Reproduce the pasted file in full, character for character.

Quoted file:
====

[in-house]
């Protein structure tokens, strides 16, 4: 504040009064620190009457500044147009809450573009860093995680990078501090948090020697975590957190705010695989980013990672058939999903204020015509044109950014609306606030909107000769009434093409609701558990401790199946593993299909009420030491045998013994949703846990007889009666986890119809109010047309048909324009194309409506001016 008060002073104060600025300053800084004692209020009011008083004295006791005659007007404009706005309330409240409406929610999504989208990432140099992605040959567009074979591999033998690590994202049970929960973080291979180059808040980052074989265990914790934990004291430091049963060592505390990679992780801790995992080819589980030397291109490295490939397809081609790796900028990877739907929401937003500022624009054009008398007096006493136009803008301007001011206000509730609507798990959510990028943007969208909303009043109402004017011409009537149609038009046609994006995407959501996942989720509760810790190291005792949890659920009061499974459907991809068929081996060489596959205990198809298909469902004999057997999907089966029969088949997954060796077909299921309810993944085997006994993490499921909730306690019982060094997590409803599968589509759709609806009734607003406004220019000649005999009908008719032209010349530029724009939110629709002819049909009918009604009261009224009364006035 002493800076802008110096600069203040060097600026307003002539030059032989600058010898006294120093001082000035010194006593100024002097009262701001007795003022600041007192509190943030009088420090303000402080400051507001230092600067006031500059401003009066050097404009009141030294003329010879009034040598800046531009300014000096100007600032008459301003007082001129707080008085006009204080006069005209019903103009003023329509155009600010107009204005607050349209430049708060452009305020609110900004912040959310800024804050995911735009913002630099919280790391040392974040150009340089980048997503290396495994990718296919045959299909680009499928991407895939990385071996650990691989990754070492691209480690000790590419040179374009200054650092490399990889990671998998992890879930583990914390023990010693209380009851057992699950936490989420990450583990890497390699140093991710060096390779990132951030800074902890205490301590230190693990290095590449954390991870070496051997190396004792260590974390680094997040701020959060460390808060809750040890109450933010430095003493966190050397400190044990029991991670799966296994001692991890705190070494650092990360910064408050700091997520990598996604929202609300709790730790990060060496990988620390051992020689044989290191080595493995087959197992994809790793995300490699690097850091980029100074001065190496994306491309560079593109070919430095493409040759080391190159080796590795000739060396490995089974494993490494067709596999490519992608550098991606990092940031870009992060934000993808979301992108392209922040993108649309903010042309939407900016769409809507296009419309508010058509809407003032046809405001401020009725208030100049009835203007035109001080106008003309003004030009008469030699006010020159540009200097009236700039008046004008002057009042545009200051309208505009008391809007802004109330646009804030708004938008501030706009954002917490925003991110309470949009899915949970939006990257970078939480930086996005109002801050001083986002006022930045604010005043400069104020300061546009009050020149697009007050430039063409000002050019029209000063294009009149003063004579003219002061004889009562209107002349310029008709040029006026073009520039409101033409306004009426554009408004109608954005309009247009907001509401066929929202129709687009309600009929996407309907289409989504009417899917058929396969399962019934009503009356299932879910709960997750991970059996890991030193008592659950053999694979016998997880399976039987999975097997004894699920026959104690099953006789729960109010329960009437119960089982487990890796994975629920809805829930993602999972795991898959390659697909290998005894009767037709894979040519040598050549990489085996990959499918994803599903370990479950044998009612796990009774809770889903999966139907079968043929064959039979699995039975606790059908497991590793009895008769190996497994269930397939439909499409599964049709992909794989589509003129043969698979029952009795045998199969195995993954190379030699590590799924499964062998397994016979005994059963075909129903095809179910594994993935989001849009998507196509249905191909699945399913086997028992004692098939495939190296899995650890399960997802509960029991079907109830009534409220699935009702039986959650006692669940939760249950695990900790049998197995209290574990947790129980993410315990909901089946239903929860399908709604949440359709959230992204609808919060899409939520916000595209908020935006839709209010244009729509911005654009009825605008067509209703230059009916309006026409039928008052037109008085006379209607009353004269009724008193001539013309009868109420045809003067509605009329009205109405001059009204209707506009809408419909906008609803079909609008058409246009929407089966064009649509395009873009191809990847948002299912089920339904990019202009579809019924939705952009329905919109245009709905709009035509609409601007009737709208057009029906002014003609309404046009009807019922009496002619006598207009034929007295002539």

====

[in-house]
């Protein structure tokens, strides 16, 4: 504040009064620190009457500044147009809450573009860093995680990078501090948090020697975590957190705010695989980013990672058939999903204020015509044109950014609306606030909107000769009434093409609701558990401790199946593993299909009420030491045998013994949703846990007889009666986890119809109010047309048909324009194309409506001016 008060002073104060600025300053800084004692209020009011008083004295006791005659007007404009706005309330409240409406929610999504989208990432140099992605040959567009074979591999033998690590994202049970929960973080291979180059808040980052074989265990914790934990004291430091049963060592505390990679992780801790995992080819589980030397291109490295490939397809081609790796900028990877739907929401937003500022624009054009008398007096006493136009803008301007001011206000509730609507798990959510990028943007969208909303009043109402004017011409009537149609038009046609994006995407959501996942989720509760810790190291005792949890659920009061499974459907991809068929081996060489596959205990198809298909469902004999057997999907089966029969088949997954060796077909299921309810993944085997006994993490499921909730306690019982060094997590409803599968589509759709609806009734607003406004220019000649005999009908008719032209010349530029724009939110629709002819049909009918009604009261009224009364006035 002493800076802008110096600069203040060097600026307003002539030059032989600058010898006294120093001082000035010194006593100024002097009262701001007795003022600041007192509190943030009088420090303000402080400051507001230092600067006031500059401003009066050097404009009141030294003329010879009034040598800046531009300014000096100007600032008459301003007082001129707080008085006009204080006069005209019903103009003023329509155009600010107009204005607050349209430049708060452009305020609110900004912040959310800024804050995911735009913002630099919280790391040392974040150009340089980048997503290396495994990718296919045959299909680009499928991407895939990385071996650990691989990754070492691209480690000790590419040179374009200054650092490399990889990671998998992890879930583990914390023990010693209380009851057992699950936490989420990450583990890497390699140093991710060096390779990132951030800074902890205490301590230190693990290095590449954390991870070496051997190396004792260590974390680094997040701020959060460390808060809750040890109450933010430095003493966190050397400190044990029991991670799966296994001692991890705190070494650092990360910064408050700091997520990598996604929202609300709790730790990060060496990988620390051992020689044989290191080595493995087959197992994809790793995300490699690097850091980029100074001065190496994306491309560079593109070919430095493409040759080391190159080796590795000739060396490995089974494993490494067709596999490519992608550098991606990092940031870009992060934000993808979301992108392209922040993108649309903010042309939407900016769409809507296009419309508010058509809407003032046809405001401020009725208030100049009835203007035109001080106008003309003004030009008469030699006010020159540009200097009236700039008046004008002057009042545009200051309208505009008391809007802004109330646009804030708004938008501030706009954002917490925003991110309470949009899915949970939006990257970078939480930086996005109002801050001083986002006022930045604010005043400069104020300061546009009050020149697009007050430039063409000002050019029209000063294009009149003063004579003219002061004889009562209107002349310029008709040029006026073009520039409101033409306004009426554009408004109608954005309009247009907001509401066929929202129709687009309600009929996407309907289409989504009417899917058929396969399962019934009503009356299932879910709960997750991970059996890991030193008592659950053999694979016998997880399976039987999975097997004894699920026959104690099953006789729960109010329960009437119960089982487990890796994975629920809805829930993602999972795991898959390659697909290998005894009767037709894979040519040598050549990489085996990959499918994803599903370990479950044998009612796990009774809770889903999966139907079968043929064959039979699995039975606790059908497991590793009895008769190996497994269930397939439909499409599964049709992909794989589509003129043969698979029952009795045998199969195995993954190379030699590590799924499964062998397994016979005994059963075909129903095809179910594994993935989001849009998507196509249905191909699945399913086997028992004692098939495939190296899995650890399960997802509960029991079907109830009534409220699935009702039986959650006692669940939760249950695990900790049998197995209290574990947790129980993410315990909901089946239903929860399908709604949440359709959230992204609808919060899409939520916000595209908020935006839709209010244009729509911005654009009825605008067509209703230059009916309006026409039928008052037109008085006379209607009353004269009724008193001539013309009868109420045809003067509605009329009205109405001059009204209707506009809408419909906008609803079909609008058409246009929407089966064009649509395009873009191809990847948002299912089920339904990019202009579809019924939705952009329905919109245009709905709009035509609409601007009737709208057009029906002014003609309404046009009807019922009496002619006598207009034929007295002539």